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What is exempt property (or set off) property in NY and who is entitled to receive it? 

Exempt property for the benefit of family as set forth in EPTL Article 5-3.1 explains that if a person dies leaving a surviving spouse or children under the age of twenty-one, then certain property items are not considered assets of the Decedent’s estate and instead, are passed down to the Decedent’s surviving spouse or children. During the settlement of the Decedent’s estate, exempt property is deemed as being reasonably required for the support of the surviving family. The court may authorize any documentation necessary for the transfer of property. No allowance of property or money shall be made to the surviving family if it did not exist prior to the decedent’s passing. Exempt property includes:


  1. Housekeeping utensils, musical instruments, sewing machines, jewelry and clothing, household furniture and appliances, electronic and photographic devices, and fuel for personal use, not exceeding the aggregate value of twenty thousand dollars. This does not include items used exclusively for business purposes. 

  2. Household religious books, family photos, books, records, CD’s, and other electronic storage devices used by the family not exceeding the value of two thousand five hundred dollars. 

  3. Domestic and farm animals along with their necessary food for sixty days, farm machinery, one tractor and one lawn tractor, not exceeding in aggregate value twenty thousand dollars. 

  4. One motor vehicle not exceeding twenty-five thousand dollars. Alternatively, if the decedent owned one or more vehicles exceeding that amount, the surviving spouse and children may acquire one of those vehicles by payment to the estate of the vehicle’s outstanding value. In lieu of receiving a motor vehicle, the surviving family may elect to receive in cash an amount equal to the value of the vehicle, not exceeding twenty-five thousand dollars. If the motor vehicle acquired by the surviving family was a specific legacy in the decedent’s will, the payment to the estate of the amount by which the value of the vehicle exceeds twenty-five thousand dollars shall vest in the specific legatee.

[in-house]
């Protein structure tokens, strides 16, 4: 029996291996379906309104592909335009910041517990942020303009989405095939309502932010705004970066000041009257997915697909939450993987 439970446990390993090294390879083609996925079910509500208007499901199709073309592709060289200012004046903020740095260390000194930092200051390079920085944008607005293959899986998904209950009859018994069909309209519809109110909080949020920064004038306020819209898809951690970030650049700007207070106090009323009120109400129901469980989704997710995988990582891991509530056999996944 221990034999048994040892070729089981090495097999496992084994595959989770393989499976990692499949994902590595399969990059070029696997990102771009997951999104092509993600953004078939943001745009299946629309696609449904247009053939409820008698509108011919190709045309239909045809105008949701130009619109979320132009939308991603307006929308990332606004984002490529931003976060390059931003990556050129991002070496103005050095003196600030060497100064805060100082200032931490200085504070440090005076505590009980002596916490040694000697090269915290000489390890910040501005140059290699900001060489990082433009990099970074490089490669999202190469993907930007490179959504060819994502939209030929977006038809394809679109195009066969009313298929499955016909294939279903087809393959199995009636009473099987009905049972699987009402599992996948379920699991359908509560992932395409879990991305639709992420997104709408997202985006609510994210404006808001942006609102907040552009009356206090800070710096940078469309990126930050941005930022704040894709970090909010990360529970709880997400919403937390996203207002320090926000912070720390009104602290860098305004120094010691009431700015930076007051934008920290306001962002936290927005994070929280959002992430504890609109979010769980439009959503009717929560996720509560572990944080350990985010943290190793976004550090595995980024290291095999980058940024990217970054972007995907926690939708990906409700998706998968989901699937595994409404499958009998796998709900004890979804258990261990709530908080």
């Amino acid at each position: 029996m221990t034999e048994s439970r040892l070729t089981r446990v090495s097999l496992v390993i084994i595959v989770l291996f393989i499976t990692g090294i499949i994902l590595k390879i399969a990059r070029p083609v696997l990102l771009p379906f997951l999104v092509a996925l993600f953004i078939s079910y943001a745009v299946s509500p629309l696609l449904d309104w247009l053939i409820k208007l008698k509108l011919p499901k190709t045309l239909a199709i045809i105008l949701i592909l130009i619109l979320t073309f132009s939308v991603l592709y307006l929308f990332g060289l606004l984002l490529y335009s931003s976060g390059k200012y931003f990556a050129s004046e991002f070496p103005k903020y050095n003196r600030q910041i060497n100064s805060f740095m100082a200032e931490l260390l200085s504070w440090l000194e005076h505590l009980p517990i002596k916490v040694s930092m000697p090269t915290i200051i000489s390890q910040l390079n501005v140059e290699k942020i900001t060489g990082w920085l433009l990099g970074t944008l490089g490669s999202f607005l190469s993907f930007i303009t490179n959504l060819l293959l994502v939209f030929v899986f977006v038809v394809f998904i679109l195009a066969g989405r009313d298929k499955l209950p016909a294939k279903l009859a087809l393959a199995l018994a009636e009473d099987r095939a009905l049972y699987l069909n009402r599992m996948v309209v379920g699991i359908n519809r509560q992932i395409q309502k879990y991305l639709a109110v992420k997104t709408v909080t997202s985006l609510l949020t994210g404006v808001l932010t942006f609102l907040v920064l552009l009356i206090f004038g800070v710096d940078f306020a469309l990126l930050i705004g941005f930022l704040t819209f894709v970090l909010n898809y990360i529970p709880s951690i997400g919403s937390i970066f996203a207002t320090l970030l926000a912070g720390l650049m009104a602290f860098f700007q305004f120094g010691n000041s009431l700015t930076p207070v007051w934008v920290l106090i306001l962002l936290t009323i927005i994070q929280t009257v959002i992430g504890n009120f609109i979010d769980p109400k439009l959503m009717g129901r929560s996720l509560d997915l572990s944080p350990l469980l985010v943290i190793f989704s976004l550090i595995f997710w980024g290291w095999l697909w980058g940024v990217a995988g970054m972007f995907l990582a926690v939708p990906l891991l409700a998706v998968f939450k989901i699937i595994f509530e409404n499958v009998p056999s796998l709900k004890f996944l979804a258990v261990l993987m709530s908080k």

5. Money including but not limited to cash, checking, savings, and money market accounts, certificates of deposit or equivalents thereof, and marketable securities, not exceeding in value twenty-five thousand dollars, reduced by the excess value, if any, of the property listed in paragraphs (1 -4). If assets are insufficient to pay the reasonable funeral expenses of the decedent, the personal representative must first apply such money to those expenses. 

  6. Any set off to a child under the age of twenty-one not exceeding ten thousand dollars shall be covered as if the child were a beneficiary of the estate. Any excess amounts shall be governed by the guardianship statute, if applicable. 

If the property listed above is worth more than its permitted value, then the surviving spouse and children may still acquire the property so long as they make a payment of the outstanding value to the Decedent’s estate. If any item was a specific legacy in the Decedent’s will, the payment to the estate for such item shall vest in the specific legatee.


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